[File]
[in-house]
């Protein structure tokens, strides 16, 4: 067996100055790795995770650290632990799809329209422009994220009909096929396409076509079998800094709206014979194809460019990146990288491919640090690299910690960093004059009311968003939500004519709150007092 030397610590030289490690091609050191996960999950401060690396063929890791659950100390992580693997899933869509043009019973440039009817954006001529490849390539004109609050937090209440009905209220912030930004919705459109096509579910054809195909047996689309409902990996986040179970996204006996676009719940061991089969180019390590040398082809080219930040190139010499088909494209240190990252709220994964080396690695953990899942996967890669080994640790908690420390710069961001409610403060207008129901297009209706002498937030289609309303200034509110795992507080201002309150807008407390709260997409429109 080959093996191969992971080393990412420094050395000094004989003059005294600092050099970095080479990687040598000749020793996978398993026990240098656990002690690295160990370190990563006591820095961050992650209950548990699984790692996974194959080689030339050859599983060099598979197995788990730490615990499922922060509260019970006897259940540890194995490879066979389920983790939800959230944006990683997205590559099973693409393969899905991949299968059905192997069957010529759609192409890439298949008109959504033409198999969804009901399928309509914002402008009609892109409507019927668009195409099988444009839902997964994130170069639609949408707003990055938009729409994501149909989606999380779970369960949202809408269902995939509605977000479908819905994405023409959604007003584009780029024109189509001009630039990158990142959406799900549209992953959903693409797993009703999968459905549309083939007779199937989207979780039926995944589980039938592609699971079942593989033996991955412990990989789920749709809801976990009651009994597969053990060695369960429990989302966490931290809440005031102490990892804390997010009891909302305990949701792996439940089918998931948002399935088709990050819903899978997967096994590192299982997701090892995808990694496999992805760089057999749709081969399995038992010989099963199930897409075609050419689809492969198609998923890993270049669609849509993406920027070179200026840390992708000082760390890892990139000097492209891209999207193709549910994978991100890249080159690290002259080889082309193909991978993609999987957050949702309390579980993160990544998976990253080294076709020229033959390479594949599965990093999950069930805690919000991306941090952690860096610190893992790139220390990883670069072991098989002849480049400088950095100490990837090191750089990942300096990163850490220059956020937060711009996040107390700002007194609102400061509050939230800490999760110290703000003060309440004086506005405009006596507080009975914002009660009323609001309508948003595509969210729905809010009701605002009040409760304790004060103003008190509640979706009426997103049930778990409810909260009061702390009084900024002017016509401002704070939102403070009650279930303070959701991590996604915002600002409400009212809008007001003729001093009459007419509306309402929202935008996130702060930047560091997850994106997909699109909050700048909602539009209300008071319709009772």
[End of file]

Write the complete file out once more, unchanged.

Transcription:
[in-house]
């Protein structure tokens, strides 16, 4: 067996100055790795995770650290632990799809329209422009994220009909096929396409076509079998800094709206014979194809460019990146990288491919640090690299910690960093004059009311968003939500004519709150007092 030397610590030289490690091609050191996960999950401060690396063929890791659950100390992580693997899933869509043009019973440039009817954006001529490849390539004109609050937090209440009905209220912030930004919705459109096509579910054809195909047996689309409902990996986040179970996204006996676009719940061991089969180019390590040398082809080219930040190139010499088909494209240190990252709220994964080396690695953990899942996967890669080994640790908690420390710069961001409610403060207008129901297009209706002498937030289609309303200034509110795992507080201002309150807008407390709260997409429109 080959093996191969992971080393990412420094050395000094004989003059005294600092050099970095080479990687040598000749020793996978398993026990240098656990002690690295160990370190990563006591820095961050992650209950548990699984790692996974194959080689030339050859599983060099598979197995788990730490615990499922922060509260019970006897259940540890194995490879066979389920983790939800959230944006990683997205590559099973693409393969899905991949299968059905192997069957010529759609192409890439298949008109959504033409198999969804009901399928309509914002402008009609892109409507019927668009195409099988444009839902997964994130170069639609949408707003990055938009729409994501149909989606999380779970369960949202809408269902995939509605977000479908819905994405023409959604007003584009780029024109189509001009630039990158990142959406799900549209992953959903693409797993009703999968459905549309083939007779199937989207979780039926995944589980039938592609699971079942593989033996991955412990990989789920749709809801976990009651009994597969053990060695369960429990989302966490931290809440005031102490990892804390997010009891909302305990949701792996439940089918998931948002399935088709990050819903899978997967096994590192299982997701090892995808990694496999992805760089057999749709081969399995038992010989099963199930897409075609050419689809492969198609998923890993270049669609849509993406920027070179200026840390992708000082760390890892990139000097492209891209999207193709549910994978991100890249080159690290002259080889082309193909991978993609999987957050949702309390579980993160990544998976990253080294076709020229033959390479594949599965990093999950069930805690919000991306941090952690860096610190893992790139220390990883670069072991098989002849480049400088950095100490990837090191750089990942300096990163850490220059956020937060711009996040107390700002007194609102400061509050939230800490999760110290703000003060309440004086506005405009006596507080009975914002009660009323609001309508948003595509969210729905809010009701605002009040409760304790004060103003008190509640979706009426997103049930778990409810909260009061702390009084900024002017016509401002704070939102403070009650279930303070959701991590996604915002600002409400009212809008007001003729001093009459007419509306309402929202935008996130702060930047560091997850994106997909699109909050700048909602539009209300008071319709009772």